Mon March 21, 2011
2011 Legislative Recap
By Peter St. Cyr
Santa Fe, NM – After a flurry of last-minute hearings, a few long-winded filibusters, and backroom negotiations, lawmakers have wrapped up their 60-day legislative session in Santa Fe. While they didn't re-define marriage, or re-instate the death penalty, they did agree to trim spending and balance the state budget.
Republican Governor Susana Martinez won a few small victories on some of her education bills including a new grading system, which will assign a letter grade to schools statewide. But, lawmakers rejected her social promotion plan, which would have required third graders with poor reading skills to be held back.
On the final day, a committee of lawmakers failed to reach a compromise on a controversial proposal to revoke illegal immigrant driver's licenses.
Still, earlier in the session, they did come to an agreement on film incentives. Instead of reducing the rate from 25 percent to 15 percent, the governor agreed to cap the incentives at 50 million dollars a year.
"By doing so we were able to protect funding for classroom instruction, and preserve healthcare services for those in our state who need it the most," said Governor Martinez, "and, I'm proud to say that we accomplished this without raising taxes on New Mexico families and small businesses."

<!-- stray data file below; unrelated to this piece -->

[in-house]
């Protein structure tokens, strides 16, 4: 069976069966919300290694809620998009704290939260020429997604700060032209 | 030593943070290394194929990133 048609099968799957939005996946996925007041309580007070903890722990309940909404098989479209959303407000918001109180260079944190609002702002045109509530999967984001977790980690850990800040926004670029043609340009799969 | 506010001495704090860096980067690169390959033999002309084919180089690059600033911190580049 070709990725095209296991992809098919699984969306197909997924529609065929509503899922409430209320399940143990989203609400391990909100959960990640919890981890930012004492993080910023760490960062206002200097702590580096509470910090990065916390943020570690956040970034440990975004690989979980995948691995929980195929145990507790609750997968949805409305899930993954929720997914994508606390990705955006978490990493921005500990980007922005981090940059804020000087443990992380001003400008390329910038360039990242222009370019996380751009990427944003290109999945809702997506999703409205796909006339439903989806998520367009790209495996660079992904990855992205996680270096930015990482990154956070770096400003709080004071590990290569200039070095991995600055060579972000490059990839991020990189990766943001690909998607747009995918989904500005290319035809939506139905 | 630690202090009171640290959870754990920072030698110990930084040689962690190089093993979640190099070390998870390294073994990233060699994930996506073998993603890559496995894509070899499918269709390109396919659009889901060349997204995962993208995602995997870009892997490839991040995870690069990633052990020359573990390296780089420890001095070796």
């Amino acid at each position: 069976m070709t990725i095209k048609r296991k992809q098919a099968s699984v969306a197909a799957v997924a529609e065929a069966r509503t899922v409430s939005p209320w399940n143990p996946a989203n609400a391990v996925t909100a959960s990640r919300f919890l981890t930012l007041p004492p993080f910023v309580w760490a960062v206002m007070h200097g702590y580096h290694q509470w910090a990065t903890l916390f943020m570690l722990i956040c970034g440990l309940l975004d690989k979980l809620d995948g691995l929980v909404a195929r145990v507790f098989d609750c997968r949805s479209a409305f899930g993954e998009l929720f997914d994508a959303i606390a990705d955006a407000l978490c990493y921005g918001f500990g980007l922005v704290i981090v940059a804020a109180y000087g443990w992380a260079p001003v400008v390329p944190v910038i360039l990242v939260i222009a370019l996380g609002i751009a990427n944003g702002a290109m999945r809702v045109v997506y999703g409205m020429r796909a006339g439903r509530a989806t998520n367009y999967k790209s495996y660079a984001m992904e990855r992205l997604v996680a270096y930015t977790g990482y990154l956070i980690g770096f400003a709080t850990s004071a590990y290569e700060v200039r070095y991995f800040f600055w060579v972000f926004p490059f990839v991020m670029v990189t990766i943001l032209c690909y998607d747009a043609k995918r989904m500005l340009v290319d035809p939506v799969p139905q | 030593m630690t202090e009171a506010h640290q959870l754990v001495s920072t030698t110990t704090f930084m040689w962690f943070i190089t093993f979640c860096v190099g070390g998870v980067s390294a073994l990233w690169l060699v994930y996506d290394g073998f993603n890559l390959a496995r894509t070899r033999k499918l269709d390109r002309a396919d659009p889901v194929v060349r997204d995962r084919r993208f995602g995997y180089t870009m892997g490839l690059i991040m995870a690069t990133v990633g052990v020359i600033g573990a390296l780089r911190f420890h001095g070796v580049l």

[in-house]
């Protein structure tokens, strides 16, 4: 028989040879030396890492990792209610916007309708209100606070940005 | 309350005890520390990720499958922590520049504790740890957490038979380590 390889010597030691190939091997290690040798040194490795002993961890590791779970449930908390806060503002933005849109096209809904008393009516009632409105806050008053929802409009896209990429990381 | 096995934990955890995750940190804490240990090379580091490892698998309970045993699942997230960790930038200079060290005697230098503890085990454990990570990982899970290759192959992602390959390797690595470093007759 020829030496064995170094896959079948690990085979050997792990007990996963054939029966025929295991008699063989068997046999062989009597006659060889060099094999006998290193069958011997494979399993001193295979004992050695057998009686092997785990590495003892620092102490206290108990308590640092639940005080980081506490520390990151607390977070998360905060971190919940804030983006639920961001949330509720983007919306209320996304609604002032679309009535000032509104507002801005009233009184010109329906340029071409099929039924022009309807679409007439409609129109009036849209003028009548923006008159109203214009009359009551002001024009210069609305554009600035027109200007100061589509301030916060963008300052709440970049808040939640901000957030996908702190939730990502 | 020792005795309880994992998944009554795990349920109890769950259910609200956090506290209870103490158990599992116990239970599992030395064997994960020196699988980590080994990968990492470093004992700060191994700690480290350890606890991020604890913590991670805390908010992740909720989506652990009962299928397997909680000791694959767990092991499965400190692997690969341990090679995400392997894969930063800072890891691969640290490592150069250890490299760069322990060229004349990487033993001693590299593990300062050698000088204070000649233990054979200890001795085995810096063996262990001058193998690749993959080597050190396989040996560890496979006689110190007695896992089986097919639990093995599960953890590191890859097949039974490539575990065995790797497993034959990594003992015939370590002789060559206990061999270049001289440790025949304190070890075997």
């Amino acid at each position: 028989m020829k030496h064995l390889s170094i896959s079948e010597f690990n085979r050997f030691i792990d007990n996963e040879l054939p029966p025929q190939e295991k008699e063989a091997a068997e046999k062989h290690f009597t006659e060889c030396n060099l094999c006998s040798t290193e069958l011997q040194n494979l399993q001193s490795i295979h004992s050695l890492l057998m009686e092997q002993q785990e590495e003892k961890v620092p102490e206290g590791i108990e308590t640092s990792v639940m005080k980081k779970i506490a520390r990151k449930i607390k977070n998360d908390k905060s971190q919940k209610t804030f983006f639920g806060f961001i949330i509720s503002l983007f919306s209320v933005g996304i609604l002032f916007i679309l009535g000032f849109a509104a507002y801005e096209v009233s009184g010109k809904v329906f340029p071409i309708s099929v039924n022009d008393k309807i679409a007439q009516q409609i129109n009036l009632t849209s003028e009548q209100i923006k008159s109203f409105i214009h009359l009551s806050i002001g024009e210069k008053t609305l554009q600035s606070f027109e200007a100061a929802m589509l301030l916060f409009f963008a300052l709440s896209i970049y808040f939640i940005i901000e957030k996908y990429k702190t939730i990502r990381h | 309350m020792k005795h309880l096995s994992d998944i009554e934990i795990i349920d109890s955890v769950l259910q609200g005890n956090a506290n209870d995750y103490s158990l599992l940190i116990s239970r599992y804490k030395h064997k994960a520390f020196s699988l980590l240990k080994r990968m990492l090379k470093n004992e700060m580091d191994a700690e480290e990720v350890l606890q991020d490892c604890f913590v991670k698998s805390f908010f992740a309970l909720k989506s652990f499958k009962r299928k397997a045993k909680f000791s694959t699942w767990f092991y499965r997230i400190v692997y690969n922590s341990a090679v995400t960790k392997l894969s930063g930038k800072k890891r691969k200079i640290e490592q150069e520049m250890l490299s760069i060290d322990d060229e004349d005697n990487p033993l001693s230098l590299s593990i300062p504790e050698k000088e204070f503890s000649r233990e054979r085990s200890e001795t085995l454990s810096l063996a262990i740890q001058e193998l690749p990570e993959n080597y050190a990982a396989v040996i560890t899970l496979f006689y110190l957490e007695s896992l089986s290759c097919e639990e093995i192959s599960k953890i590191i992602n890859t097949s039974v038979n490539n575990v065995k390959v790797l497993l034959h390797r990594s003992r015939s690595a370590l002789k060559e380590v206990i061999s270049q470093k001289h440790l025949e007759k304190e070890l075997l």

Democrats, like long-time Speaker of the House Ben Lujan, say they tried to colloborate with the new governor, but he says Martinez relied on campaign tactics to push a divisive agenda. "I think that we need to mount an effort to unite New Mexicans instead of divide New Mexicans," said Ben Lujan concerning Governor Martinez, "I feel like she did not engage us in constructive discussions. As elected officials we feel like it is our duty to serve the public's interest, and to govern."
Lawmakers will be back in Santa Fe this Fall for a special session to redraw voting districts using data released last week from the U.S. Census Bureau.
That's when the governor says she'll try again to push some of her priority legislation, and when she hopes some of her political nominees will have another shot at confirmation by the state Senate.